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5 Quick Tips for Killing Mature Bucks

FieldNotes10.7.14_ll“I got the day off work! I’m heading to the treestand.” So many hunters never even consider the wind direction, whether the thermal is in their favor, if they can approach their ambush location without being busted, and a dozen other details that will ultimately factor into their success. They hunt because they have the opportunity to hunt without considering that they may be doing more harm than good. Mature bucks will often detect a hunter like this before he ever sees the animal. Abiding by the following suggestions regarding hunting pressure will help you to consistently harvest mature bucks.   


  1. Strike only when the time is right. Don’t hunt just to hunt! Wait for the conditions to be in your favor, not in favor of the whitetails. Hardly ever do all the “stars align,” but you should try to put as many factors in your favor as possible before making an attempt, especially the wind and thermal.
  2. Screen your approach. Whether you place your ambush site in a location that you can easily approach undetected or you plant screening cover to conceal your approach, you must make it to your hunting site without spooking the herd. Screening cover like BioLogic’s Blind Spot (LINK) is easy to plant and grow in just a few weeks. Or you may wish a more permanent solution like conifer trees or tall warm season perennial grasses. You should be able to make it to your stand site with whitetails bedded within 50 yards. 
  3. Use the buddy system. If you do have to approach through areas where you may bump deer, have someone drive you to your ambush site in a familiar vehicle like an ATV or farm truck. A vehicle is MUCH less intrusive than a hunter on foot and when the vehicle leaves the perceived threat is gone as well. Make sure to have your friend pick you up also, but having someone drop you off at, or near your ambush location will significantly cut down on the pressure put on your herd. 
  4. Leave them ALONE! If you wish to house mature bucks in your hunting area and have daylight activity you need to give them a spot where they are left alone. If they are pressured they will change something to avoid making consistent contact with you. You should plan to set aside area for their sanctuary. How big the sanctuary should be is somewhat relevant to the size of the property. Five acres is large enough for a bedding area, but the more the better. Sanctuaries are usually going to be located towards the center of a property, but that’s not mandatory, and normally they will consist of the thickest cover in the area.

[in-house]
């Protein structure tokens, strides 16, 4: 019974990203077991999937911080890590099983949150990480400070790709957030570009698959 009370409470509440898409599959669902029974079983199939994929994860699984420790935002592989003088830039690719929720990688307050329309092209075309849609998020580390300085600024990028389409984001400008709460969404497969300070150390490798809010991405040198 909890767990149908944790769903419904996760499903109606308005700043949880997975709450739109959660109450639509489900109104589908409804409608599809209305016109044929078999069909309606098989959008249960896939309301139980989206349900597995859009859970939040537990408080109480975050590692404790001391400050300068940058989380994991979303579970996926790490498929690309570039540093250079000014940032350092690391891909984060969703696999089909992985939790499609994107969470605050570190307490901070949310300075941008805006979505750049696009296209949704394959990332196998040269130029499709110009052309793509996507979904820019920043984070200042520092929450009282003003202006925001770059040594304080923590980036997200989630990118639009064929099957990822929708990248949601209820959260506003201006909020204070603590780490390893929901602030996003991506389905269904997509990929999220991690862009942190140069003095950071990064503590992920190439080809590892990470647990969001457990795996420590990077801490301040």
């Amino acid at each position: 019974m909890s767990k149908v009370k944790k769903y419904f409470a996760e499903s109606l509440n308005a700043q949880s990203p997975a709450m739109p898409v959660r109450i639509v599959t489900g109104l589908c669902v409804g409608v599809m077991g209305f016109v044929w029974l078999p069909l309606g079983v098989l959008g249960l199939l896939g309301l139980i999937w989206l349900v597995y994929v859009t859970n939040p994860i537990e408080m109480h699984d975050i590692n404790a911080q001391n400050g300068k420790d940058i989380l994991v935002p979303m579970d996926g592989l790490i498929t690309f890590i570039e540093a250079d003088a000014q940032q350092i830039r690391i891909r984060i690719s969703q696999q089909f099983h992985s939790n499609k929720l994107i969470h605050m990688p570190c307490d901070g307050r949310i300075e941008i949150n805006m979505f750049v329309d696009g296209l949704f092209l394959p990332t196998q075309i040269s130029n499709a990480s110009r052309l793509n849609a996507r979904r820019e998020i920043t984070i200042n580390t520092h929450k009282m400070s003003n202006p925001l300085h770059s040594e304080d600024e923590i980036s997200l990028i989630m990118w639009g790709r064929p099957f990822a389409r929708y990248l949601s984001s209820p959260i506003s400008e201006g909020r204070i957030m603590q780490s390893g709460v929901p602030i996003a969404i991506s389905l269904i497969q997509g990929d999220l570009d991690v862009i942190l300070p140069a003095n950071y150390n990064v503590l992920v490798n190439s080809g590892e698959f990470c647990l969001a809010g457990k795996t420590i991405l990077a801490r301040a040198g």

5. Pressure on purpose. With all of the above about never putting pressure on the herd, there are some instances where you may need to use pressure. If you wish to get a mature buck up and moving during legal shooting light you may need to use pressure. There are also some locations like CRP areas or cattail swamps where it’s almost impossible to create a decent ambush site. In this case, pressure may be your best tactic. Hunters that have had success with this tactic will often put pressure on once just to observe the area. They watch the escape routes and take notes. Then they wait for similar conditions, set up on the escape routes and apply pressure again.

This tip is courtesy of the GameKeepers Field Notes, a weekly wildlife and land management email newsletter produced by the Mossy Oak GameKeepers.



A GameKeeper by definition is someone who truly loves AND lives the land, the critters and nature…not just during hunting season but all the time. A GameKeeper wants to be outdoors every day and work the dirt while living their personal “obsession”.


Find out more about what makes a GameKeeper by visiting our website

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Preparing for deer season for me and our guides is a 365-day job each year. We scout all-year-long, and we’re always maintaining the lodge, planting food plots, developing better habitat, putting-out trail cameras, checking trail cameras, putting-out feeders, loading the feeders with corn, cutting paths to and from stands, moving stands as wind conditions change and working 16 to 18 hours a day, getting ready for deer season.

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